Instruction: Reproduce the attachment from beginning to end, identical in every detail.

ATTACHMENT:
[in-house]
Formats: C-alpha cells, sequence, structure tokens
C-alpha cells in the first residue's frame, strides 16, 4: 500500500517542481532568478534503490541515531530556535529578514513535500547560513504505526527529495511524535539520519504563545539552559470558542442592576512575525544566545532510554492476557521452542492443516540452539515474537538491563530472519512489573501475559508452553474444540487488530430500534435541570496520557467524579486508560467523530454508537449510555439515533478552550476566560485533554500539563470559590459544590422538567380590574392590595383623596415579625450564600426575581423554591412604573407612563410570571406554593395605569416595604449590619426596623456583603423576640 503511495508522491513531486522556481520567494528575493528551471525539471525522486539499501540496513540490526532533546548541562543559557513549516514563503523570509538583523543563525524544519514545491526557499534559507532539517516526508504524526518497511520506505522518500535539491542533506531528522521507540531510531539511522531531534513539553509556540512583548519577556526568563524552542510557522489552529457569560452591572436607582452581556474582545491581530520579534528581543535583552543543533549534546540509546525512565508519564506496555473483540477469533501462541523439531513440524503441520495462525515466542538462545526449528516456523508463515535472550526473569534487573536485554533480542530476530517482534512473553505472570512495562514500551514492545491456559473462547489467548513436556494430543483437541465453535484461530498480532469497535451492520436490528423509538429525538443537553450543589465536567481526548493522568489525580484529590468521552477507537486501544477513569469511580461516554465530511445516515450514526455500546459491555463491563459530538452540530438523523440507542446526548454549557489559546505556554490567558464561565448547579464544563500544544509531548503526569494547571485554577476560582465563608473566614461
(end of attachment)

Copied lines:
[in-house]
Formats: C-alpha cells, sequence, structure tokens
C-alpha cells in the first residue's frame, strides 16, 4: 500500500517542481532568478534503490541515531530556535529578514513535500547560513504505526527529495511524535539520519504563545539552559470558542442592576512575525544566545532510554492476557521452542492443516540452539515474537538491563530472519512489573501475559508452553474444540487488530430500534435541570496520557467524579486508560467523530454508537449510555439515533478552550476566560485533554500539563470559590459544590422538567380590574392590595383623596415579625450564600426575581423554591412604573407612563410570571406554593395605569416595604449590619426596623456583603423576640 503511495508522491513531486522556481520567494528575493528551471525539471525522486539499501540496513540490526532533546548541562543559557513549516514563503523570509538583523543563525524544519514545491526557499534559507532539517516526508504524526518497511520506505522518500535539491542533506531528522521507540531510531539511522531531534513539553509556540512583548519577556526568563524552542510557522489552529457569560452591572436607582452581556474582545491581530520579534528581543535583552543543533549534546540509546525512565508519564506496555473483540477469533501462541523439531513440524503441520495462525515466542538462545526449528516456523508463515535472550526473569534487573536485554533480542530476530517482534512473553505472570512495562514500551514492545491456559473462547489467548513436556494430543483437541465453535484461530498480532469497535451492520436490528423509538429525538443537553450543589465536567481526548493522568489525580484529590468521552477507537486501544477513569469511580461516554465530511445516515450514526455500546459491555463491563459530538452540530438523523440507542446526548454549557489559546505556554490567558464561565448547579464544563500544544509531548503526569494547571485554577476560582465563608473566614461